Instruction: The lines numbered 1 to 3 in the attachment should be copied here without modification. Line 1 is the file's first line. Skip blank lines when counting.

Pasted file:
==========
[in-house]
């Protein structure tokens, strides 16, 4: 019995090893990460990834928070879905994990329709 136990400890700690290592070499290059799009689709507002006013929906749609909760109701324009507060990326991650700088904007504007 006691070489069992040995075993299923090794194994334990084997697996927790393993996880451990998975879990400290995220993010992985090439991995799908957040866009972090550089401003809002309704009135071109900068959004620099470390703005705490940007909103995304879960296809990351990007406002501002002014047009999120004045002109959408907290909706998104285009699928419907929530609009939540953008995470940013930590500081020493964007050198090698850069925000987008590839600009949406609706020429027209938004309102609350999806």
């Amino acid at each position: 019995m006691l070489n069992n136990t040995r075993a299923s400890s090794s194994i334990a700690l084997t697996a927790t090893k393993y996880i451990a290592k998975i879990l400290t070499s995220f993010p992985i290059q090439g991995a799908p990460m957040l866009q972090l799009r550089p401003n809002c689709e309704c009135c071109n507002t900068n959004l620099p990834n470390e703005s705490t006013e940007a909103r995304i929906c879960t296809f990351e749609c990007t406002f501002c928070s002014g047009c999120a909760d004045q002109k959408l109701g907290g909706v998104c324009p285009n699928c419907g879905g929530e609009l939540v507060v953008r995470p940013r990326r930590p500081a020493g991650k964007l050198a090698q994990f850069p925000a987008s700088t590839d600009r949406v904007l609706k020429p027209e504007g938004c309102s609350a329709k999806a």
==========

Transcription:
[in-house]
């Protein structure tokens, strides 16, 4: 019995090893990460990834928070879905994990329709 136990400890700690290592070499290059799009689709507002006013929906749609909760109701324009507060990326991650700088904007504007 006691070489069992040995075993299923090794194994334990084997697996927790393993996880451990998975879990400290995220993010992985090439991995799908957040866009972090550089401003809002309704009135071109900068959004620099470390703005705490940007909103995304879960296809990351990007406002501002002014047009999120004045002109959408907290909706998104285009699928419907929530609009939540953008995470940013930590500081020493964007050198090698850069925000987008590839600009949406609706020429027209938004309102609350999806």
């Amino acid at each position: 019995m006691l070489n069992n136990t040995r075993a299923s400890s090794s194994i334990a700690l084997t697996a927790t090893k393993y996880i451990a290592k998975i879990l400290t070499s995220f993010p992985i290059q090439g991995a799908p990460m957040l866009q972090l799009r550089p401003n809002c689709e309704c009135c071109n507002t900068n959004l620099p990834n470390e703005s705490t006013e940007a909103r995304i929906c879960t296809f990351e749609c990007t406002f501002c928070s002014g047009c999120a909760d004045q002109k959408l109701g907290g909706v998104c324009p285009n699928c419907g879905g929530e609009l939540v507060v953008r995470p940013r990326r930590p500081a020493g991650k964007l050198a090698q994990f850069p925000a987008s700088t590839d600009r949406v904007l609706k020429p027209e504007g938004c309102s609350a329709k999806a």